Astronomers take first radio look for habitability of distant planets
UWM astronomer David Kaplan and colleagues have begun a radio search for the magnetic fields of planets orbiting distant stars.
The team reported its initial findings in "A search for circularly polarized emission from young exoplanets," published in the Monthly Notices of the Royal Astronomical Society.
The astronomers conducted a search of star fields in the constellation Scorpius using the Murchison Widefield Array in Australia. (Four of Kaplan's students helped build the antennas for the array last year.) This search looked at stars with known planets, and did a "blind search" for any signal that could be coming from planets.
Kaplan said the program is in part an indirect way to search for planets that could sustain life.
"If you think about what makes a planet habitable, you need an atmosphere," Kaplan said. "But you also need a magnetic field to protect the planet from damaging radiation from its star.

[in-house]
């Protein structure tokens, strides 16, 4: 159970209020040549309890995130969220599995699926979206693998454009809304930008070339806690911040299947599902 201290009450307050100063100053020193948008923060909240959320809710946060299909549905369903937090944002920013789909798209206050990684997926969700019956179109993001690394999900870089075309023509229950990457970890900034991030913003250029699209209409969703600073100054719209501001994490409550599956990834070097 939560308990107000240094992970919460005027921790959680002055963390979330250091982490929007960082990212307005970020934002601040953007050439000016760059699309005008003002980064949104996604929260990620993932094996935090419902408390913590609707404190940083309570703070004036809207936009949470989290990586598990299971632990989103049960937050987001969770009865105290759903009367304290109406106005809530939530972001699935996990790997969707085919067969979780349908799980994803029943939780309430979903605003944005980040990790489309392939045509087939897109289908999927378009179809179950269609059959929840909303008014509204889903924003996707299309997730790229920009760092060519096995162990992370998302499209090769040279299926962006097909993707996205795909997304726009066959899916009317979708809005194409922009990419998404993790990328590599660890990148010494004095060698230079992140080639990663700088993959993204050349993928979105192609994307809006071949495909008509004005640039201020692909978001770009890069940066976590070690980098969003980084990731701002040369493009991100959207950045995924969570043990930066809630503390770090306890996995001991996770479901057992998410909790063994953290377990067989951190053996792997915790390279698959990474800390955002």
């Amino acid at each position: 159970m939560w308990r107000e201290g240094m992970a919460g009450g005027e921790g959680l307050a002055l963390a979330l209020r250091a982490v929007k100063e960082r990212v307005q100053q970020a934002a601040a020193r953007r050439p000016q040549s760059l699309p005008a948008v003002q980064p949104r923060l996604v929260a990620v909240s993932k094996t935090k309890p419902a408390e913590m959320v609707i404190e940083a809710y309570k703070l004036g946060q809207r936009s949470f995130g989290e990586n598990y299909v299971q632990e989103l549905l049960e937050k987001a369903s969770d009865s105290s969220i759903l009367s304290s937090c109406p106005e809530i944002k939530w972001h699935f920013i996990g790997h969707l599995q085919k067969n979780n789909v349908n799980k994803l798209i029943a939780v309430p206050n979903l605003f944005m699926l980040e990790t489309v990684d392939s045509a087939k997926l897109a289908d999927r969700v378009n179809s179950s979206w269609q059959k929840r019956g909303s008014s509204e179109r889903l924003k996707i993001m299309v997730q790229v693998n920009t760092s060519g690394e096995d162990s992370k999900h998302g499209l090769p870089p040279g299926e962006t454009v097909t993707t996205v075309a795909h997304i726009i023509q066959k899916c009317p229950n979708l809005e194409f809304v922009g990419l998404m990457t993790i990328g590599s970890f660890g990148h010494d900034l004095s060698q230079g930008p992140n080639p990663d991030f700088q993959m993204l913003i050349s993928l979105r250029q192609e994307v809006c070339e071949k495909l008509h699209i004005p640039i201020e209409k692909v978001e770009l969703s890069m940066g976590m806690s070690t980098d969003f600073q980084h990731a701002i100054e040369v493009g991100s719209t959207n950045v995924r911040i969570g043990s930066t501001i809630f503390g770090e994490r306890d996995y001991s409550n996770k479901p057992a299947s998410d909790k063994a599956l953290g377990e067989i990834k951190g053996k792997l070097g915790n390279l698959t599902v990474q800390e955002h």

"If a planet has a magnetic field and an atmosphere, it will have an aurora, which will emit the radio waves we're looking for."
While the searches did not detect planetary magnetic fields, these are only the first results from a larger program to systematically search for radio emissions from planets orbiting young stars. The telescope is currently undergoing upgrades that will enhance its sensitivity for future searches.
Kaplan is also participating in a second observing program looking at stars to determine what the "space weather" would be like for orbiting planets.
More information: C. R. Lynch et al. A search for circularly polarized emission from young exoplanets, Monthly Notices of the Royal Astronomical Society (2017). DOI: 10.1093/mnras/stx354
Journal information: Monthly Notices of the Royal Astronomical Society
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